Texaco Europe filed this action on April 23, 1990, seeking a declaratory judgment that AIU was obligated to defend and to indemnify Texaco Europe under the Chevron policies with respect to any environmental damage alleged to have occurred prior to April 1, 1984, and seeking damages for AIU's breach of those contractual duties.

B. Procedural History

Texaco Europe's amended complaint set forth two interrelated causes of action: In the first, AIU sought a declaratory judgment to specify (1) AIU's duty to defend Texaco Europe under the Chevron policies "in connection with claims, demands and actions" concerning property damage that allegedly or potentially occurred during Chevron's ownership of the sites and (2) AIU's duty to indemnify Texaco Europe with respect to such actual property damage. 4 In the second cause of action, Texaco Europe asserted a breach of contract arising from AIU's handling of the six filed claims, and sought money damages.

The parties cross-moved for summary judgment on a number of grounds. The District Court initially resolved one significant issue in favor of Texaco Europe--namely, whether as Chevron Europe's successor, it could assert claims as the named insured under the Chevron policies. Reasoning that Texaco Europe was entitled to the benefit of Chevron Europe's insurance coverage, the Court granted partial summary judgment in favor of Texaco Europe on this question. (This issue lies beyond the scope of the present appeal, and we assume, without deciding, that Texaco Europe functions as the named insured under the Chevron policies.)

Although it regarded Texaco Europe as the named insured under the policies, the District Court held that Texaco Europe had failed to establish AIU's duty to indemnify. Accordingly, the Court granted AIU's motion for summary judgment. In so doing, the Court invoked a provision of the insurance policies--commonly known as a "no-action" clause--which the Court read to prohibit an action by the insured to seek indemnity from the insurer, in the absence of either a judicial determination of the insured's liability or a written settlement to which the insurer was also a party. The relevant portion of that clause reads as follows:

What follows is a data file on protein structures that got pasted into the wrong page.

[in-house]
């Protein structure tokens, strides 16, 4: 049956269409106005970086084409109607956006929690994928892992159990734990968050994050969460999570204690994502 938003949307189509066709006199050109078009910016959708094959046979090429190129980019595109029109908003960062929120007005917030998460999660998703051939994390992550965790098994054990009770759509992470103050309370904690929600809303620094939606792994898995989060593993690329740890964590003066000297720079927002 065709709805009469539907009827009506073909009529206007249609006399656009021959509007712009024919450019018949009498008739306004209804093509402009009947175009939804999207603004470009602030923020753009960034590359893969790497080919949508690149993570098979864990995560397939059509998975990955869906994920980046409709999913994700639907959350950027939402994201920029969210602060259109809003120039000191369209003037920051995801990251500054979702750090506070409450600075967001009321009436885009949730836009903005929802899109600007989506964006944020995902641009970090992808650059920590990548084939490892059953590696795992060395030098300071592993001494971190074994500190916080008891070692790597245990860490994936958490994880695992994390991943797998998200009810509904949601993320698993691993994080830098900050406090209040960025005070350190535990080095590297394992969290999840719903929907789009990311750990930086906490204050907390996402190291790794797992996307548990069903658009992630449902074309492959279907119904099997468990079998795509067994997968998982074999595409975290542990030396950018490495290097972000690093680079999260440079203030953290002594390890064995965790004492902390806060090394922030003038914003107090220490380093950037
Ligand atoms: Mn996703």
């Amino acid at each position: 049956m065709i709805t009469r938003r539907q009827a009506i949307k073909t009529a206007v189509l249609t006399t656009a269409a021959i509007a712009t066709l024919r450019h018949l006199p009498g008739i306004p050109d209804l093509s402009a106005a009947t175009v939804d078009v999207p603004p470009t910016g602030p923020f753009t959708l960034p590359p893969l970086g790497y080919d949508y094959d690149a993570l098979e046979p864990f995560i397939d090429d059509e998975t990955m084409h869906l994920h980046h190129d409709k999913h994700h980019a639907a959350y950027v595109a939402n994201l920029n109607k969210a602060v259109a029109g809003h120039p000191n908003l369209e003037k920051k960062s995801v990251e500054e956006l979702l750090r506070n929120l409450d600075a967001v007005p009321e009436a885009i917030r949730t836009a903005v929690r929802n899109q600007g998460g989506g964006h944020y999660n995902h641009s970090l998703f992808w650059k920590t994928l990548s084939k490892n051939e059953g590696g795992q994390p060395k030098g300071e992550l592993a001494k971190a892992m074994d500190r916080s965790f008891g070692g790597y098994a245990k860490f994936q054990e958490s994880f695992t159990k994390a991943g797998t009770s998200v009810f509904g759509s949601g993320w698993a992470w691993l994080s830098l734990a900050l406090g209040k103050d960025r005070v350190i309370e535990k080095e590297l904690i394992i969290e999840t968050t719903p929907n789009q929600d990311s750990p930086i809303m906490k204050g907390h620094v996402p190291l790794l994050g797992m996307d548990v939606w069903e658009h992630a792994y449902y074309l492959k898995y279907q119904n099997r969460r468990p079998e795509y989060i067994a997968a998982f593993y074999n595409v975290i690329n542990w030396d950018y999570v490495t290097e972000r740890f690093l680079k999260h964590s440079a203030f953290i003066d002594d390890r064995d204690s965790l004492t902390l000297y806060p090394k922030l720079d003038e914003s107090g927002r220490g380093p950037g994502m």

No action shall lie against the [insurer] unless, as a condition precedent thereto, the insured shall have fully complied with all of the terms of this policy, nor until the amount of the insured's obligation to pay shall have been finally determined either by judgment against the insured after actual trial or by written agreement of the insured, the claimant, and the [insurer]. Any person ... who has secured such judgment or written agreement shall thereafter be entitled to recover under the terms of this policy in the same manner and to the same extent as the insured. Nothing contained in this policy shall give any person or organization any right to join the [insurer] as a co-defendant in any action brought against the insured to determine the insured's liability.

The District Court held that Texaco Europe's claims for indemnity were unavailing because Texaco Europe had failed to satisfy the condition precedent to suit against AIU--namely, a legal obligation to pay, determined either by legal judgment or by a settlement authorized by...